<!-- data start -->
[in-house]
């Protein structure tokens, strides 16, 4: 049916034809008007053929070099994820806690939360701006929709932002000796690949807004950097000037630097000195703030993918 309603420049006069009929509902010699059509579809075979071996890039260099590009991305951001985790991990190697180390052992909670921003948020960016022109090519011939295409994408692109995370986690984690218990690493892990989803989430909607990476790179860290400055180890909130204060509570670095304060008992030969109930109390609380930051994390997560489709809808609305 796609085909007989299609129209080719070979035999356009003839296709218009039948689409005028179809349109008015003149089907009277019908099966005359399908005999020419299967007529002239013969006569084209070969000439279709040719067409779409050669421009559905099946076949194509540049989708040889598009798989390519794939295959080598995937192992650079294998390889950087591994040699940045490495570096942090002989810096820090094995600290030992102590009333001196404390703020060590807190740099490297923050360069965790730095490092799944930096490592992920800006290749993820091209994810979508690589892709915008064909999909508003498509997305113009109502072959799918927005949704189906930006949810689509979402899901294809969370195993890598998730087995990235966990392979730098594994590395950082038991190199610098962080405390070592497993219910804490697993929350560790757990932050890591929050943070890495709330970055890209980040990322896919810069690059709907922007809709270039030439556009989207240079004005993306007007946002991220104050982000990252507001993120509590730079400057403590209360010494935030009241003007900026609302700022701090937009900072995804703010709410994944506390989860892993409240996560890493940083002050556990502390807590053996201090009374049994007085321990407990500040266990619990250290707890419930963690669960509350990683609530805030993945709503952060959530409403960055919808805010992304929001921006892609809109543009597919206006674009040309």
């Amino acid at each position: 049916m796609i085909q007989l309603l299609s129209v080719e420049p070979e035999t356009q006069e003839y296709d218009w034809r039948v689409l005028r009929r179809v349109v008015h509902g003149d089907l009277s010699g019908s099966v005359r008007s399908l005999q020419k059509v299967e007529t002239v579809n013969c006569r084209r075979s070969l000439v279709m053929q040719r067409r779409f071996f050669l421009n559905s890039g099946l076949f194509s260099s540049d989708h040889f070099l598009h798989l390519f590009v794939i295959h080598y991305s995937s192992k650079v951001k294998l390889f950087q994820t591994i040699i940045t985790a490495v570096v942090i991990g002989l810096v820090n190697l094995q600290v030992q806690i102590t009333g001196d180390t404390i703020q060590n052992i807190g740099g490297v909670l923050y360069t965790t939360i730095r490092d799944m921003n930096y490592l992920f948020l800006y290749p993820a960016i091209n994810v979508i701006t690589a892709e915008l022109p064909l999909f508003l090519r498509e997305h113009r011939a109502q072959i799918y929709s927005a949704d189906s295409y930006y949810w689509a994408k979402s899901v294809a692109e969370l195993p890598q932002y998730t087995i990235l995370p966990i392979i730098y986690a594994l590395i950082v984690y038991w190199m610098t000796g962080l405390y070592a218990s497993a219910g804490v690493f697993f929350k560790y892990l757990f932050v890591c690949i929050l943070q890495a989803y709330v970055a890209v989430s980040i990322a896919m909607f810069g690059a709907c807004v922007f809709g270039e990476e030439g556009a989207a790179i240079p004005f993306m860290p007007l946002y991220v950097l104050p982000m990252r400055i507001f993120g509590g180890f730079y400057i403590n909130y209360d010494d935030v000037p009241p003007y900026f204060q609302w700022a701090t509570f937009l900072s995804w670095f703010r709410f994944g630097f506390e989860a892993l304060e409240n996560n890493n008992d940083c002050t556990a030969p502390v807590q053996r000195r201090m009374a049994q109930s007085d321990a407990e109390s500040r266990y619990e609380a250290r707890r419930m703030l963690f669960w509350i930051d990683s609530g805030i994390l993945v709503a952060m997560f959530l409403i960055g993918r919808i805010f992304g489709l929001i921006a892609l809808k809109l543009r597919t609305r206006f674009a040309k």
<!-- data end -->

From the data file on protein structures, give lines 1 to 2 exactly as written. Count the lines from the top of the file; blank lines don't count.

[in-house]
């Protein structure tokens, strides 16, 4: 049916034809008007053929070099994820806690939360701006929709932002000796690949807004950097000037630097000195703030993918 309603420049006069009929509902010699059509579809075979071996890039260099590009991305951001985790991990190697180390052992909670921003948020960016022109090519011939295409994408692109995370986690984690218990690493892990989803989430909607990476790179860290400055180890909130204060509570670095304060008992030969109930109390609380930051994390997560489709809808609305 796609085909007989299609129209080719070979035999356009003839296709218009039948689409005028179809349109008015003149089907009277019908099966005359399908005999020419299967007529002239013969006569084209070969000439279709040719067409779409050669421009559905099946076949194509540049989708040889598009798989390519794939295959080598995937192992650079294998390889950087591994040699940045490495570096942090002989810096820090094995600290030992102590009333001196404390703020060590807190740099490297923050360069965790730095490092799944930096490592992920800006290749993820091209994810979508690589892709915008064909999909508003498509997305113009109502072959799918927005949704189906930006949810689509979402899901294809969370195993890598998730087995990235966990392979730098594994590395950082038991190199610098962080405390070592497993219910804490697993929350560790757990932050890591929050943070890495709330970055890209980040990322896919810069690059709907922007809709270039030439556009989207240079004005993306007007946002991220104050982000990252507001993120509590730079400057403590209360010494935030009241003007900026609302700022701090937009900072995804703010709410994944506390989860892993409240996560890493940083002050556990502390807590053996201090009374049994007085321990407990500040266990619990250290707890419930963690669960509350990683609530805030993945709503952060959530409403960055919808805010992304929001921006892609809109543009597919206006674009040309």